[00:02:43] Woman: Not a Spirit Mirror. But a true Magic Mirror, in which you can be shown your future husband or wife, enemies or friends. Mis-mated is the cause of so much trouble. Come to me before it's too late. Remember it's not only your future happiness that's at stake, but if you have not your proper mate, you have some other's mate, thus you see four unhappy persons are equally as bad off as you, if not worse. As to enemies or friends, could we see some of them in their true light, how different we would have acted. I can show them to you in their true light. Take no chances while this opportunity is at hand, it may change the whole course of your life. Come today, delays are dangerous.

[00:03:32] Narrator: With technology like the Magic Mirror, Cleopatra Amulet, and Transmitter of Thought, Estelle brought her A-game, and she asked clients to respond accordingly. In 1890, she advertised:

[00:03:44] Estelle: While her charges are slightly higher, her phenomenal predictions and advice are reliable, and of marked benefit to all who have a desire to know what the future has in store for them.

[00:03:55] Narrator: It would seem that she provided results, too. A story in the St. Joseph, Missouri Gazette in 1890 -- probably placed there by Estelle herself -- had this to say:

[00:04:07] Man: A Wonderful Glass. This peculiar glass referred to last week by the lady mind-reader and fortune teller, Mrs. Dr. De San, northeast corner of Sixth and Jule streets, has been showing up some very strange things. A lady on Felix street has been having trouble losing things. She called on the above fortune teller, was shown in the magic mirror, and there was the guilty one. It was the one least suspected, but one well known to her. It might be well to investigate this as we are having robberies, murders, and accidents every day. This lady you will find to be altogether a different person from the class formerly visiting this city.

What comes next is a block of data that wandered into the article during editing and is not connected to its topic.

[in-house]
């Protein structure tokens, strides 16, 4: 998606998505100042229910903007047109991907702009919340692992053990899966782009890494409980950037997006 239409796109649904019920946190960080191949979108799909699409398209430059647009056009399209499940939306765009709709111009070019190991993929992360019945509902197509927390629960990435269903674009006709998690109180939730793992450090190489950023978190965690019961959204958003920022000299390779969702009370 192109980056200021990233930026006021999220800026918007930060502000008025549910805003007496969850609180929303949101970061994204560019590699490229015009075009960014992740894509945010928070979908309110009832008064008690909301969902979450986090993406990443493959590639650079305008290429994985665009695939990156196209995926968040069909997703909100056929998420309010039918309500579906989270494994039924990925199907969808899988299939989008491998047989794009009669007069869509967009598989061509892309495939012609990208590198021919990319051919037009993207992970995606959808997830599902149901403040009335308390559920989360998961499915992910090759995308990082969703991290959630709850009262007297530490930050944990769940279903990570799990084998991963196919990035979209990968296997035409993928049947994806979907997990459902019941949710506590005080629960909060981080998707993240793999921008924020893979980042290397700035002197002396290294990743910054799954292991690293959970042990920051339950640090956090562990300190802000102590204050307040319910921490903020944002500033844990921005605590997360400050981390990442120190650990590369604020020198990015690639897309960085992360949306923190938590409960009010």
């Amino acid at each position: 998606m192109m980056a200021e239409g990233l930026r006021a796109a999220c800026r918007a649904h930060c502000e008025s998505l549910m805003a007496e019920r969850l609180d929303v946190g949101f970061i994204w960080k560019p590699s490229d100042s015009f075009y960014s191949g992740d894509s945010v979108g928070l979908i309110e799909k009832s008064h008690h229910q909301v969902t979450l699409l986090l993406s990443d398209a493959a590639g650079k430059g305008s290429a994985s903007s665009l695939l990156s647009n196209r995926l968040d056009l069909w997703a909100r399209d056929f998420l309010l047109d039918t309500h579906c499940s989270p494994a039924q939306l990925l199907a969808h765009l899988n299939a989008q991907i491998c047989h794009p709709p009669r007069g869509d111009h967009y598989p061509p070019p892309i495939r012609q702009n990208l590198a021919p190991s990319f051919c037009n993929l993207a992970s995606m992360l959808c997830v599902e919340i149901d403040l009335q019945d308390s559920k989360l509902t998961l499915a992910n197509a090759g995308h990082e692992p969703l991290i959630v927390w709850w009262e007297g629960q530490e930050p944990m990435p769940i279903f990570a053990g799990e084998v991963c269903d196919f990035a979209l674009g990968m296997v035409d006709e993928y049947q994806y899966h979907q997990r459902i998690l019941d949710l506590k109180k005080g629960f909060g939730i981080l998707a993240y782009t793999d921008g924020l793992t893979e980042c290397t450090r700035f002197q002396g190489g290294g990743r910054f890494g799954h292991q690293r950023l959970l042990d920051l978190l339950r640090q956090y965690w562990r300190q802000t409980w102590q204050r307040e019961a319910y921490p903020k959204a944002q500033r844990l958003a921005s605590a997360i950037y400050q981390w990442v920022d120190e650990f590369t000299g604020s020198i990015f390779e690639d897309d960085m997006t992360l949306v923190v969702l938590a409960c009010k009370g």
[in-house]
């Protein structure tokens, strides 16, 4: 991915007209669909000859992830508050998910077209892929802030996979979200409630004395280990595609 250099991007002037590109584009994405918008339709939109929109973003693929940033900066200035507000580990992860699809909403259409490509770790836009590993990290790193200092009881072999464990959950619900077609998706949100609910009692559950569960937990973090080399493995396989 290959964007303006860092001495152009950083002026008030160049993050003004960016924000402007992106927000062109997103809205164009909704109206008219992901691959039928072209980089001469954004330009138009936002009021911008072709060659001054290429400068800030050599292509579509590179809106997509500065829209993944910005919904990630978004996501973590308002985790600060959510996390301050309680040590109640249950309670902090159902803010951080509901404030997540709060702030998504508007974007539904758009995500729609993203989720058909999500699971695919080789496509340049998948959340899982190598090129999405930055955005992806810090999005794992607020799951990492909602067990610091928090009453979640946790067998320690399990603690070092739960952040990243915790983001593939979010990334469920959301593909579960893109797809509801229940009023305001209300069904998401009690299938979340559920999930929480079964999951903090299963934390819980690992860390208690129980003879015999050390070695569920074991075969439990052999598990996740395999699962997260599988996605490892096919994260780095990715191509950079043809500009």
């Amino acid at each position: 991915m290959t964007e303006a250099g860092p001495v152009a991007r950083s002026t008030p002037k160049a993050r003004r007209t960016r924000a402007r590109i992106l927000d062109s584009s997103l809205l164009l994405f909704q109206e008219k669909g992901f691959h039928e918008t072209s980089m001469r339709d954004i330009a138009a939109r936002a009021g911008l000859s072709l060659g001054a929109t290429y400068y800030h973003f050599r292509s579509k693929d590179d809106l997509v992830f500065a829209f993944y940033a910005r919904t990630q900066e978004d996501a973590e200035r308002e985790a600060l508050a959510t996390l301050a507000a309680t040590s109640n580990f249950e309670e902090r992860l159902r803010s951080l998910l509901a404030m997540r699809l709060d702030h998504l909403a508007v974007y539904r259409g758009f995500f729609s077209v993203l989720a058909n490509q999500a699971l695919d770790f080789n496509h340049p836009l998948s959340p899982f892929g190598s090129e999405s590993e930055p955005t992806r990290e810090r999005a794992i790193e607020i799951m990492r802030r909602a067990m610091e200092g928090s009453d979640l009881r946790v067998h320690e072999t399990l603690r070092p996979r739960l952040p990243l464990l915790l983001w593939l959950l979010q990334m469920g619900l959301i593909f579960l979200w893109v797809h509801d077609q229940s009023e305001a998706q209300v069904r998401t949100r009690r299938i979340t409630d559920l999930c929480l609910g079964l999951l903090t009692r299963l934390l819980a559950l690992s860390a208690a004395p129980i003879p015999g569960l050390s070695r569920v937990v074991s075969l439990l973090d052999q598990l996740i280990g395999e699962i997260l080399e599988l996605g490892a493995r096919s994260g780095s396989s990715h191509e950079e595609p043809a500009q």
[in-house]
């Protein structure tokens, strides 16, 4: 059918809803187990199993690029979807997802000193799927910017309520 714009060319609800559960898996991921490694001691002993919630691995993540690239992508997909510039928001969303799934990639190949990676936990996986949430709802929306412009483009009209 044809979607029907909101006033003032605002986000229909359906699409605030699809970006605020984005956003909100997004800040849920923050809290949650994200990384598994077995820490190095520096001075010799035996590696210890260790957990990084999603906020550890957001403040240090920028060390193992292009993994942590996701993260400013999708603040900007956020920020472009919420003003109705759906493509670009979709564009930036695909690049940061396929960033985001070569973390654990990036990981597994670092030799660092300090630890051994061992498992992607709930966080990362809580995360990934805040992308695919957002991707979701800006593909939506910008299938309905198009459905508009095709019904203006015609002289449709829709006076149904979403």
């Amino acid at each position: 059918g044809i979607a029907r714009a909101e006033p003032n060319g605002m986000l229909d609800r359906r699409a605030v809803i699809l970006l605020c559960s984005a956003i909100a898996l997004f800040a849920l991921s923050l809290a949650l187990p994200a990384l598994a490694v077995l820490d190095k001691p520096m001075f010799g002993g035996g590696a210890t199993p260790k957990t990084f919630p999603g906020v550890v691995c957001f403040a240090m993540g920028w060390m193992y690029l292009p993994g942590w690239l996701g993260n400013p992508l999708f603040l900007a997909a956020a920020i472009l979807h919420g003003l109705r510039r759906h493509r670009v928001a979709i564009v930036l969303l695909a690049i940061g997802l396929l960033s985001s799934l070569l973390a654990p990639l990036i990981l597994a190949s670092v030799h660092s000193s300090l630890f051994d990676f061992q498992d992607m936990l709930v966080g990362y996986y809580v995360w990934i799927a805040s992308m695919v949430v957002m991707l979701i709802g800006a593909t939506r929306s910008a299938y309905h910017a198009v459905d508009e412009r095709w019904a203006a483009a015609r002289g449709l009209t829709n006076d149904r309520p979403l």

[00:04:50] Narrator: A few days later, another news item (almost certainly another advertisement in disguise), appeared under the headline Peculiar Events at the Ball. Here's what it had to say:

[00:05:01] Estelle: Peculiar Events at the Ball. Among the many peculiar happenings at the police ball was the wonderful test made of the Mind Reader and Fortune Tellers' Magic Mirror. Two cases are positively known where the ladies on being introduced to their partners recognized at once the faces shown them in Mrs. Dr. De San's magic mirror. One gentleman was quite dumbfounded when introduced to a lady whose face he had seen in the mirror. While on this topic, Madame De San wishes it distinctly understood that she is not conducting a cheap fortune telling business similar to that of clairvoyants and mediums formerly here. She caters only to the better classes and guarantees satisfaction. Her patrons have always been of the best, and a call at the parlors, corner Sixth and Jule streets, will convince the most skeptical of this fact.

[00:05:52] Narrator: By 1892, though, Estelle seems to have changed her mind about the Magic Mirror. In an advertisement as Mrs. Dr. Van True in the St. Louis Post in April 1892, she printed a long message titled "Beware of Imitators" denouncing people who copied her work. These "literary pirates, nonentities in intellect," stole the language from her ads and added their own claims to communication with the spirit world, which Estelle scorned. She warned against them, saying,

[00:06:24] Estelle: There will be others here when she leaves and they will copy her, but beware of their various appliances, such as 'magic mirrors,' transmitters of thought and other nonsensical contrivances designed to entrap the unwary. This TRICK glass can be exposed to anyone who cares to know about it. It is the most ridiculous FAKE that ever decoyed a dupe. Mrs. Dr. Van True courts intelligible criticism, but she scorns the invitation offered her to pollute the public ear with vulgar personalities. For, as the mastiff ignores the poodle's whine, INTELLECT pities the infirmed mind.

[00:07:03] Narrator: Estelle's advertising doesn't seem to mention the Magic Mirror after the spring of 1892, although the Cleopatra Amulet does continue to make appearances on occasion.

[00:07:14] Narrator: While the mirror vanishes from Estelle's ads, I'm pleased to tell you that something new starts to appear in its place: poetry. I'll tell you all about that another time, on How to Be Estelle.